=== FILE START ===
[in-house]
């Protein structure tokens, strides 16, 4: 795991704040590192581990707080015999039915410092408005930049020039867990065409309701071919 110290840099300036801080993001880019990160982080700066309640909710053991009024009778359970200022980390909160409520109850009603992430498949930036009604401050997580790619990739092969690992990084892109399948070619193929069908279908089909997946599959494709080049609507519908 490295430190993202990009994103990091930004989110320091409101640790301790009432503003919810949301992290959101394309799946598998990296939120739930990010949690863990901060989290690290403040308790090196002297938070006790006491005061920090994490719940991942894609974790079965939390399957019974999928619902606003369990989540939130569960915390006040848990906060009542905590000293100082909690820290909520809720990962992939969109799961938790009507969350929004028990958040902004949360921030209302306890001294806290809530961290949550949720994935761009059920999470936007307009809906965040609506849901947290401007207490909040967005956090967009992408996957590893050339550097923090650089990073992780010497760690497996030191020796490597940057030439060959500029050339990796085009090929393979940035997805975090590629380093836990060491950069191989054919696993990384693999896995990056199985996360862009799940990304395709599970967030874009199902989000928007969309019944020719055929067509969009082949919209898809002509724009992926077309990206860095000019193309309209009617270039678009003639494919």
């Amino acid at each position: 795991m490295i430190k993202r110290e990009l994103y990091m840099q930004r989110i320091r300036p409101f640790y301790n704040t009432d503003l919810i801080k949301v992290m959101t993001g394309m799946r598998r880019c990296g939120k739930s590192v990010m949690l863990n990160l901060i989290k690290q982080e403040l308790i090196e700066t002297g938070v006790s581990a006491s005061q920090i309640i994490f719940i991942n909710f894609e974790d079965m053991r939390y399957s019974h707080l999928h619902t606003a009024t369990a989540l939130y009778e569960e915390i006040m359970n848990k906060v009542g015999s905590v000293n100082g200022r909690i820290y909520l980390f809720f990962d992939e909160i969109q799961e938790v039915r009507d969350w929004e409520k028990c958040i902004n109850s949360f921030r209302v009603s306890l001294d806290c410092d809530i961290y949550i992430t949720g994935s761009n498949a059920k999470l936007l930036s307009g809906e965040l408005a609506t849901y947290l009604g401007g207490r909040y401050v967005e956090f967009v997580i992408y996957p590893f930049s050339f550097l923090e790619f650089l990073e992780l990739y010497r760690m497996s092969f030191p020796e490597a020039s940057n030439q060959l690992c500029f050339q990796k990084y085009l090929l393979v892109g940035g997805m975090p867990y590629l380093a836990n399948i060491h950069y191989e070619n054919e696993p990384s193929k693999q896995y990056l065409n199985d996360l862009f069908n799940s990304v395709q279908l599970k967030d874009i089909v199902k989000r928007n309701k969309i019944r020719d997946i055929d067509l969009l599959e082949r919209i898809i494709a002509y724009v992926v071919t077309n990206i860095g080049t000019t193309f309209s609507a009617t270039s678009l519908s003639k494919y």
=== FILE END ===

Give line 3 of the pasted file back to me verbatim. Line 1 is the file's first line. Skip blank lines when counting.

């Amino acid at each position: 795991m490295i430190k993202r110290e990009l994103y990091m840099q930004r989110i320091r300036p409101f640790y301790n704040t009432d503003l919810i801080k949301v992290m959101t993001g394309m799946r598998r880019c990296g939120k739930s590192v990010m949690l863990n990160l901060i989290k690290q982080e403040l308790i090196e700066t002297g938070v006790s581990a006491s005061q920090i309640i994490f719940i991942n909710f894609e974790d079965m053991r939390y399957s019974h707080l999928h619902t606003a009024t369990a989540l939130y009778e569960e915390i006040m359970n848990k906060v009542g015999s905590v000293n100082g200022r909690i820290y909520l980390f809720f990962d992939e909160i969109q799961e938790v039915r009507d969350w929004e409520k028990c958040i902004n109850s949360f921030r209302v009603s306890l001294d806290c410092d809530i961290y949550i992430t949720g994935s761009n498949a059920k999470l936007l930036s307009g809906e965040l408005a609506t849901y947290l009604g401007g207490r909040y401050v967005e956090f967009v997580i992408y996957p590893f930049s050339f550097l923090e790619f650089l990073e992780l990739y010497r760690m497996s092969f030191p020796e490597a020039s940057n030439q060959l690992c500029f050339q990796k990084y085009l090929l393979v892109g940035g997805m975090p867990y590629l380093a836990n399948i060491h950069y191989e070619n054919e696993p990384s193929k693999q896995y990056l065409n199985d996360l862009f069908n799940s990304v395709q279908l599970k967030d874009i089909v199902k989000r928007n309701k969309i019944r020719d997946i055929d067509l969009l599959e082949r919209i898809i494709a002509y724009v992926v071919t077309n990206i860095g080049t000019t193309f309209s609507a009617t270039s678009l519908s003639k494919y």